Radiation thermometry is based on the principle that all materials radiate energy in the form of electromagnetic waves. The temperature of the body can be determined by measuring the frequency and intensity of the radiated energy. Theoretical foundations of radiation thermometry were established by Max Planck, Wilhelm Wien and Lord Rayleigh. Planck‚s equation relates the radiant flux density to an object‚s temperature and wavelength and is expressed as:
W =eC/(pl5(ed/lT - 1)
where W is the radiant flux density, C and d are constants, T is temperature, e is the emissivity and l is the wavelength.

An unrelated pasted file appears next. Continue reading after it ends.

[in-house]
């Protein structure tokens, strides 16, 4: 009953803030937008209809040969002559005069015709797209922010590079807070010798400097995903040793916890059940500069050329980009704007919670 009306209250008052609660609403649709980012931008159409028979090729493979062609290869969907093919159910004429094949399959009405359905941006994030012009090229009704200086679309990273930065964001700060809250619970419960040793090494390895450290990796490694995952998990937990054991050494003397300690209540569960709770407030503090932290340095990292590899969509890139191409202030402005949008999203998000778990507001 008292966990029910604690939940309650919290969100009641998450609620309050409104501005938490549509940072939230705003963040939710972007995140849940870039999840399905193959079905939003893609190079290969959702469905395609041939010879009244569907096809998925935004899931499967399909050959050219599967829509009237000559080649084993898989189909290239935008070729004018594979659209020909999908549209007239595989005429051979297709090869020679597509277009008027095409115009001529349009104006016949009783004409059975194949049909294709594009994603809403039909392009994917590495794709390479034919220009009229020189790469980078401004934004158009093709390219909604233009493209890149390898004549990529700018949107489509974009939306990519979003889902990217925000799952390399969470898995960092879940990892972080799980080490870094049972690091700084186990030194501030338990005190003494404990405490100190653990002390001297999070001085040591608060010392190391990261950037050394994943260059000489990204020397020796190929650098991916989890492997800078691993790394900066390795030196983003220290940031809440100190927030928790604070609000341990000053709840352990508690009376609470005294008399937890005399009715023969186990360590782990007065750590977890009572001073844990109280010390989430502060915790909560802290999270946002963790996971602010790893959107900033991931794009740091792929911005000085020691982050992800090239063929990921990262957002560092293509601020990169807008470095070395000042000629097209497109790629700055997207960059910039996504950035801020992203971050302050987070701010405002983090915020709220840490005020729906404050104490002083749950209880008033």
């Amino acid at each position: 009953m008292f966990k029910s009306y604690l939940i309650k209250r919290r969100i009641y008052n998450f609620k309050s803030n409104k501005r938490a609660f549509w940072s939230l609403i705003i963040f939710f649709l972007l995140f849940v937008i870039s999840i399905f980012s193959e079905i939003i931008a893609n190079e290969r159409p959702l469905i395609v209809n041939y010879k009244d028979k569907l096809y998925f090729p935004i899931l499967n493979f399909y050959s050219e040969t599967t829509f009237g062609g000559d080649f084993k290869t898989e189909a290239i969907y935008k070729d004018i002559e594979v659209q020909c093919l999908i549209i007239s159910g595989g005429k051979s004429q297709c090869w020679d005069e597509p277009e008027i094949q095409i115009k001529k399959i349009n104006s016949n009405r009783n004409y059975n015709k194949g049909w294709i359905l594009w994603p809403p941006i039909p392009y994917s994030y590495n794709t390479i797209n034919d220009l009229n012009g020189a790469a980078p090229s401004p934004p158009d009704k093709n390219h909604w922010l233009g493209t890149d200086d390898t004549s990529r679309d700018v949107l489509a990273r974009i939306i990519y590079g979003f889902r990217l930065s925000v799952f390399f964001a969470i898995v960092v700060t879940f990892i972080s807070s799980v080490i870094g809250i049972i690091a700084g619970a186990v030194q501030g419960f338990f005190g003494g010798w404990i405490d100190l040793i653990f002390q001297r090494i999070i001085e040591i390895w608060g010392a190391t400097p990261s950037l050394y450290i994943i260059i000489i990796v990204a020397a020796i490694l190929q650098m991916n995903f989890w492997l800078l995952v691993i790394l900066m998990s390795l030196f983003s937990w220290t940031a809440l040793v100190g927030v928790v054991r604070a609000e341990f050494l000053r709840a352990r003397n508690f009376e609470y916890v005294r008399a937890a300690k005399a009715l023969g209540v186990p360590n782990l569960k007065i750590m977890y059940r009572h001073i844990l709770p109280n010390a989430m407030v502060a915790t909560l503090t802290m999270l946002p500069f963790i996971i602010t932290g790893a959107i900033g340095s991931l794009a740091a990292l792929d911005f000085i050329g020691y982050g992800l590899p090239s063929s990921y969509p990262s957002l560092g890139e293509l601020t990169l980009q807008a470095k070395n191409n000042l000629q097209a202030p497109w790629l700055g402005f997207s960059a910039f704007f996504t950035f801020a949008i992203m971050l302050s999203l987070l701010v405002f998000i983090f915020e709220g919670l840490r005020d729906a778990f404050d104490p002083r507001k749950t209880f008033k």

The radiation range for biomedical applications is infrared, and the various detectors that have been used in radiation thermometry have included thermopiles, pyroelectric sensors, Golay cells, photoconductive cells and photovoltaic cells. One of the main advantages of radiation thermometry is the ability to make temperature measurements without direct physical contact with the body being measured.
Figure 4 Radiation thermometry
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Support for the development of this module was provided by the National Science Foundation and The Cooper Union for the Advancement of Science and Art.
Please send questions or comments to Professor Ron Adrezin or Professor Daniel Raichel.